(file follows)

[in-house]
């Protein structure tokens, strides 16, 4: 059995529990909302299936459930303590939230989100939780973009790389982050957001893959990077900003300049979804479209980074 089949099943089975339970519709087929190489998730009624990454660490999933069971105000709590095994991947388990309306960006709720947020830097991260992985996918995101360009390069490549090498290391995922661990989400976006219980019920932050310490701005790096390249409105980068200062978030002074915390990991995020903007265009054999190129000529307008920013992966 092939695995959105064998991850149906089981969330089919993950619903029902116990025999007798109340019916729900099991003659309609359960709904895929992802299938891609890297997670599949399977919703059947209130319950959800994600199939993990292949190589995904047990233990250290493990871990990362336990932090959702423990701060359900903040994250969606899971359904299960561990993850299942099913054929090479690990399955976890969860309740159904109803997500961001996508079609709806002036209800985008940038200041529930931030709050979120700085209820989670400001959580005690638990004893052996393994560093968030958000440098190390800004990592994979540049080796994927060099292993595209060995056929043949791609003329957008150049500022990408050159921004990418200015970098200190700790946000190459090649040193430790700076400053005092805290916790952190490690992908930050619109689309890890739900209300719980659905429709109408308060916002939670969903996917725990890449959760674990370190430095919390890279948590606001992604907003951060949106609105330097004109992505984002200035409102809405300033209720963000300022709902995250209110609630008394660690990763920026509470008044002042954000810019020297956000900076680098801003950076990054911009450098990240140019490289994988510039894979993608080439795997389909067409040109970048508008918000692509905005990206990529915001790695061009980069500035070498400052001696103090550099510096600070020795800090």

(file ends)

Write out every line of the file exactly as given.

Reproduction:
[in-house]
């Protein structure tokens, strides 16, 4: 059995529990909302299936459930303590939230989100939780973009790389982050957001893959990077900003300049979804479209980074 089949099943089975339970519709087929190489998730009624990454660490999933069971105000709590095994991947388990309306960006709720947020830097991260992985996918995101360009390069490549090498290391995922661990989400976006219980019920932050310490701005790096390249409105980068200062978030002074915390990991995020903007265009054999190129000529307008920013992966 092939695995959105064998991850149906089981969330089919993950619903029902116990025999007798109340019916729900099991003659309609359960709904895929992802299938891609890297997670599949399977919703059947209130319950959800994600199939993990292949190589995904047990233990250290493990871990990362336990932090959702423990701060359900903040994250969606899971359904299960561990993850299942099913054929090479690990399955976890969860309740159904109803997500961001996508079609709806002036209800985008940038200041529930931030709050979120700085209820989670400001959580005690638990004893052996393994560093968030958000440098190390800004990592994979540049080796994927060099292993595209060995056929043949791609003329957008150049500022990408050159921004990418200015970098200190700790946000190459090649040193430790700076400053005092805290916790952190490690992908930050619109689309890890739900209300719980659905429709109408308060916002939670969903996917725990890449959760674990370190430095919390890279948590606001992604907003951060949106609105330097004109992505984002200035409102809405300033209720963000300022709902995250209110609630008394660690990763920026509470008044002042954000810019020297956000900076680098801003950076990054911009450098990240140019490289994988510039894979993608080439795997389909067409040109970048508008918000692509905005990206990529915001790695061009980069500035070498400052001696103090550099510096600070020795800090």